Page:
that Christians not be who they are. In reality, there is no common ground here
for Christians in the Day of Silence activities.
To support the GLSEN cause, a Christian must also support the tenet that the
desires for sex outside the bounds of heterosexual marriage must be affirmed as
appropriate.

As Caleb’s comment illustrates, homosexuality has become a
difficult issue for many Christians, particularly students. Our culture has
undergone radical changes in how it views homosexuality. Homosexual behavior
has gone from being a sociopathic personality disturbance (the original
Diagnostic and Statistical Manual of Mental Disorders (DSM) in 1952) to being
an accepted lifestyle choice, even to the point of homosexual couples being
able to adopt children. In other words, there used to be strong cultural bias
against homosexual behavior. That bias is now largely gone. The church can no
longer look for support from the culture concerning issues like homosexuality. Children
growing up today don’t see homosexuality as culturally wrong. This is the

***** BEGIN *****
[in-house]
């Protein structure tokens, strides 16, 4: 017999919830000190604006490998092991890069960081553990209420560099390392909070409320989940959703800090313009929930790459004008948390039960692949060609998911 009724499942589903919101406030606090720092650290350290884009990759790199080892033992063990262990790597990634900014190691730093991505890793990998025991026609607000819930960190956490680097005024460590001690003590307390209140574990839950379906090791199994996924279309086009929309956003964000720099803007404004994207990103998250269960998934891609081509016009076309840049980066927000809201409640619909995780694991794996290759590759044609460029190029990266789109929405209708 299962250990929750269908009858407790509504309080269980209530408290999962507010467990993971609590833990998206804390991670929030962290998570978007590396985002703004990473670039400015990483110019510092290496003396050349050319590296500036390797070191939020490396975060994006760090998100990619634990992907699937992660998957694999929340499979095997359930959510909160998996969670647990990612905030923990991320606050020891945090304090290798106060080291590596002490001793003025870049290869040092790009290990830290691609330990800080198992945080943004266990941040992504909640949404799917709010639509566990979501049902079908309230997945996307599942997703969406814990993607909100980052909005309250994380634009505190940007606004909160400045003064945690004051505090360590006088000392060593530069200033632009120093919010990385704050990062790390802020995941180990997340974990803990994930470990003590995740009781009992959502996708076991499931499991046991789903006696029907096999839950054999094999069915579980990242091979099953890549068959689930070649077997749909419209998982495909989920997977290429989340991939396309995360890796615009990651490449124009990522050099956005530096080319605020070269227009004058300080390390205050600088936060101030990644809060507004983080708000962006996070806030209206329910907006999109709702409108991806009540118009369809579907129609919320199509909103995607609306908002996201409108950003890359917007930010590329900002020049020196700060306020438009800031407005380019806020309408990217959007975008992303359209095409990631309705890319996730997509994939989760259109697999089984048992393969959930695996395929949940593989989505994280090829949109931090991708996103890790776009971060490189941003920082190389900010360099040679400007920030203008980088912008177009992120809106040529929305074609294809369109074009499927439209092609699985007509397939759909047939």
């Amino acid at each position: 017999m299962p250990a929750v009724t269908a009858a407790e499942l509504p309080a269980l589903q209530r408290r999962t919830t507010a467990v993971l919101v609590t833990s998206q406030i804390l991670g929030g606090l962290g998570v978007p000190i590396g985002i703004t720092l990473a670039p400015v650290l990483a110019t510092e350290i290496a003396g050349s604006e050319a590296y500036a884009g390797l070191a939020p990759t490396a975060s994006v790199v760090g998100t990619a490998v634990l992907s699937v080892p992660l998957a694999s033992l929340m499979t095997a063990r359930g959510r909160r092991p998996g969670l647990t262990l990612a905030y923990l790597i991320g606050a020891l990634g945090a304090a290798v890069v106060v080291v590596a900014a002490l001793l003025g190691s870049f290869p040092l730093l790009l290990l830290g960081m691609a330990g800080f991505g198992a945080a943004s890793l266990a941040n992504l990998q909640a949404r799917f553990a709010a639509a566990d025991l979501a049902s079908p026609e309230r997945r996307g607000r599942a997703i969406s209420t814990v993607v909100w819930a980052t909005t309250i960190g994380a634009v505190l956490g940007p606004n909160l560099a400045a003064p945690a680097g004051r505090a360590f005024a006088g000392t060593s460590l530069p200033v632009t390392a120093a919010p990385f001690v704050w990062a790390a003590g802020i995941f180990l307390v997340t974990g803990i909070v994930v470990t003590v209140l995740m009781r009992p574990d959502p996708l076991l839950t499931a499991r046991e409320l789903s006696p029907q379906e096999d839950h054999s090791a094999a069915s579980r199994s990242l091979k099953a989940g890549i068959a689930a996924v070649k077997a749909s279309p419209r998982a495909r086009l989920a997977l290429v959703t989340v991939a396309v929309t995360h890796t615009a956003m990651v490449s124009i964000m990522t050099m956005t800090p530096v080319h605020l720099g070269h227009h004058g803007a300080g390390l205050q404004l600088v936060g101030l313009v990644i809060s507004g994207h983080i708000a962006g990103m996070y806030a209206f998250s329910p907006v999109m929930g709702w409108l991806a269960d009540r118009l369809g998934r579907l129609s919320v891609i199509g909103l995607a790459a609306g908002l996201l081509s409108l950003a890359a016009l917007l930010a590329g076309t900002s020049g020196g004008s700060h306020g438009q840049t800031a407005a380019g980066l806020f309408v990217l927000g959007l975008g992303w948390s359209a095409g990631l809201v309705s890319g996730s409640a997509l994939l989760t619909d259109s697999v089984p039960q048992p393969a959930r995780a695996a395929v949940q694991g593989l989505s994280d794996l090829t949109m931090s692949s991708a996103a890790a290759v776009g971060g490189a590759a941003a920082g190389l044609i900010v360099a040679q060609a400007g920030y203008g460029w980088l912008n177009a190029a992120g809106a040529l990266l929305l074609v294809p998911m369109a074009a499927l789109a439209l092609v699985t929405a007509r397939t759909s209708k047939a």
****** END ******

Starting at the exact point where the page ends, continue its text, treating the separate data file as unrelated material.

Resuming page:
tension that Caleb speaks of.

So, how should parents respond to the Day of Silence? What should youth pastors teach regarding this event?
First, I believe that we can employ the principle of II Corinthians 6:14-18
that we not be yoked together with unbelievers. The GLSEN members have made it
clear that they stand in opposition to message of the gospel. Joining with them
is not an option for Christians. Parents and church leaders, you must know the
facts. Read the GLSEN fact sheet. Point out the anti-gospel, anti-biblical
themes of this group. These folks demand that others must change to fit their
preference. Yet they refuse to consider any other perspective than their own. Review
the Bible’s warnings about being taken captive by the world (Colossians 2:8,
etc.) You may need to do some background work to illustrate the dangers of
relativism.

Second, teach that it is wrong to be hateful, to mock and
hurt others, regardless of their sexual persuasions. Such behavior is simply
not an option for Christians, who represent Christ.  Yet, if this is the case why are we tempted to
have these wrong responses?   It is easy to be outraged at the sin of others
and to ignore our own sins. It is easy
to see sinful behavior in others and forget that we have been forgiven, not by
our merit, but by grace.  When talking